The Umatilla reservation, Nicht-Yow-Way Country, is the home of the Cayuse, Umatilla and Walla Walla Bands of Native American Indians. When the leaders of the three tribes signed a treaty with the United States in 1855, they ceded 6.4 million acres of homeland in what is now northeastern Oregon and southeastern Washington. The 172,000-acre Umatilla Indian Reservation, almost half of which is owned by non-Indians, includes significant portions of the Umatilla River watershed.

Today the confederation, united under a single tribal government adopted in 1949, numbers over 2,800 members (2011). The Umatilla are governed by a Board of Trustees composed of nine members elected by the General Council. Tribal headquarters are located in Mission, just outside Pendleton, Oregon.

The Umatilla River and Grande Ronde rivers have been the focus of the tribe's fish restoration activities for more than a decade. Under the tribe's leadership, salmon were reintroduced in the Umatilla River in the early 1980s. The tribe, along with the state of Oregon, operates egg-taking, spawning, and other propagation facilities that are helping restore salmon runs. The tribe successfully reintroduced chinook salmon to the Umatilla River after 70 years of extinction.

Other river basins in which the tribe has co-management responsibilities are the Columbia, Snake, Walla Walla, Tucannon, Grande Ronde, John Day, and Imnaha. In recent times, tribal fisheries have occurred only on the Umatilla and Columbia rivers.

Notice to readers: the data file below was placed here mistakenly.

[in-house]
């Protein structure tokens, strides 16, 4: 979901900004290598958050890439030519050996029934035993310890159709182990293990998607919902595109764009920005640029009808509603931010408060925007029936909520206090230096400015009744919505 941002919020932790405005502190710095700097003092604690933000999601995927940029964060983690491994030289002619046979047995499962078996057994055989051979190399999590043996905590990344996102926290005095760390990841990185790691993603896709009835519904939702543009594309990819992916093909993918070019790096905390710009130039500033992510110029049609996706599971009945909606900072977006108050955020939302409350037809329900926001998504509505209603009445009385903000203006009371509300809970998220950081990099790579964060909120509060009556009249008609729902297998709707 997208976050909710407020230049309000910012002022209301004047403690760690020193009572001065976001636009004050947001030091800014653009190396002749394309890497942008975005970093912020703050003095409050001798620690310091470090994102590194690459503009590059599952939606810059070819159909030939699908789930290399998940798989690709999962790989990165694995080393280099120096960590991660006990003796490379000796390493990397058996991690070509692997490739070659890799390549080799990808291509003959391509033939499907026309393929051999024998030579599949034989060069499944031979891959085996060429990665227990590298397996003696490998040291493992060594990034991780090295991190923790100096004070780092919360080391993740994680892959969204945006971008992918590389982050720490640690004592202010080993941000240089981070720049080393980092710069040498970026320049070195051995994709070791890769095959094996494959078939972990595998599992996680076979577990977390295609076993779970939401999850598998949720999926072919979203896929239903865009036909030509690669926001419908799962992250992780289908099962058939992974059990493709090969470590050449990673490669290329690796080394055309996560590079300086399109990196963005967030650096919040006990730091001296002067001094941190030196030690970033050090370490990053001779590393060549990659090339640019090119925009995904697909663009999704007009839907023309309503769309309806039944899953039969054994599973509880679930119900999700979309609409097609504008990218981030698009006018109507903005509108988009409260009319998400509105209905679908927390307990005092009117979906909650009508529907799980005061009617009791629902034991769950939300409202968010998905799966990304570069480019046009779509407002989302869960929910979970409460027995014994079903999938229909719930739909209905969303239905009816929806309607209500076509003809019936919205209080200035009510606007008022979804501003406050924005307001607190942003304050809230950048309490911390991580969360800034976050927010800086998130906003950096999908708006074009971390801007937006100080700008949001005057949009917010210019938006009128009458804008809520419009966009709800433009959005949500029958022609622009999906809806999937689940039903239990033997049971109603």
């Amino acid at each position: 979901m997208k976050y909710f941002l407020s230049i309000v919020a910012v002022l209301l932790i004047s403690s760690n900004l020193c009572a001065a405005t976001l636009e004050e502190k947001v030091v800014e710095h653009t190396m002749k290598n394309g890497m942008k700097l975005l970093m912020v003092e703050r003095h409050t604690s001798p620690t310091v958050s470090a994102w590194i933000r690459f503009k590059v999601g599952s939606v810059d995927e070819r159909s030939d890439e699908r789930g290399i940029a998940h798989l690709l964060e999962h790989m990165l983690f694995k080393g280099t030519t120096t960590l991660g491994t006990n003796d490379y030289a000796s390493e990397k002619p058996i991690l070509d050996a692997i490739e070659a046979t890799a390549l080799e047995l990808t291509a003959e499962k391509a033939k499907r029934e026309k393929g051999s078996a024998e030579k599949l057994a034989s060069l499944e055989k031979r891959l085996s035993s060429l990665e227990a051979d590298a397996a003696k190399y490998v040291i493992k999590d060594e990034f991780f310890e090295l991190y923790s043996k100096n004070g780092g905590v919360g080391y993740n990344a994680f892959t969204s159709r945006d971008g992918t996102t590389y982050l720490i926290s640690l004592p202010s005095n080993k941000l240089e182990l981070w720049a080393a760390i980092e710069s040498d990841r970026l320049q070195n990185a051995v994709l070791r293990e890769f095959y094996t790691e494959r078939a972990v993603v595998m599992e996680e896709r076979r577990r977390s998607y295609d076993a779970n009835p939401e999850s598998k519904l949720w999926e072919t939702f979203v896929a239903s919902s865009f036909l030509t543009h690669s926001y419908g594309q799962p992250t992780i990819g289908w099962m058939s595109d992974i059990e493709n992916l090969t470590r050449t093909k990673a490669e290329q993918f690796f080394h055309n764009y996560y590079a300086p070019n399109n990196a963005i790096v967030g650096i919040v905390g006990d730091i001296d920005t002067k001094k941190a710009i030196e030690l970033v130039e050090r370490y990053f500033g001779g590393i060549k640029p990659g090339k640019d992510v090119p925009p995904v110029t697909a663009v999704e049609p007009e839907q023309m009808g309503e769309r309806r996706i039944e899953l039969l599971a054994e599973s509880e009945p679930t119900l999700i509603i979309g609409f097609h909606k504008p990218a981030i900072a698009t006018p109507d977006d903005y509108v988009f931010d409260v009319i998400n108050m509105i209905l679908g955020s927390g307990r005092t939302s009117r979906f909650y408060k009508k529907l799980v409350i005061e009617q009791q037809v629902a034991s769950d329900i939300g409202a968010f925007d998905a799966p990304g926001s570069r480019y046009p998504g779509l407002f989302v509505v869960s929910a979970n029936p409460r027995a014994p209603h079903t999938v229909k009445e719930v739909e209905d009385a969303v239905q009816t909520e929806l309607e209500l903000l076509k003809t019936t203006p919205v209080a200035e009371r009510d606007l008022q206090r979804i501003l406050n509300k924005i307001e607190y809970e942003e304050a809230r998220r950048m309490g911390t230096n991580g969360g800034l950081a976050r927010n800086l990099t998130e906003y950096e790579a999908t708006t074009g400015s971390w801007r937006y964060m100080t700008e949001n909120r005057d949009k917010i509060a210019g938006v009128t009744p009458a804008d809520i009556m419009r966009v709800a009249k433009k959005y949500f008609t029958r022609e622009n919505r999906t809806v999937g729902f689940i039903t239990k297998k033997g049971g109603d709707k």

Umatilla County:
Umatilla County was created on September 27, 1862, out of a portion of Wasco County. Umatilla is an Indian term meaning "rippling water" or "water rippling over sand" and has provided the name both for the county and its major river. Lewis and Clark and pioneers traveling the Oregon Trail passed through the area. The gold rush of 1862 brought miners and stock raisers to the mountains and grasslands of Umatilla County. The county expanded after the coming of the railroad in 1881 and the area was open to the development of dry land wheat farming. The fertile land of Umatilla County gives a strongly agricultural base to the county's economy. Fruit, grain, timber, cattle, and sheep are important agricultural products. Recreation, primarily in the Blue Mountains, and tourism, most notably for the annual Pendleton Round-Up rodeo, are also important to the local economy.


Additional Information


  • big game
  • elk
  • mule deer
  • quail
  • turkey
  • whitetail deer


  • atv trails
  • bird watching
  • equestrian trails
  • hunting
  • public land access


Ask Christopher D. About This Property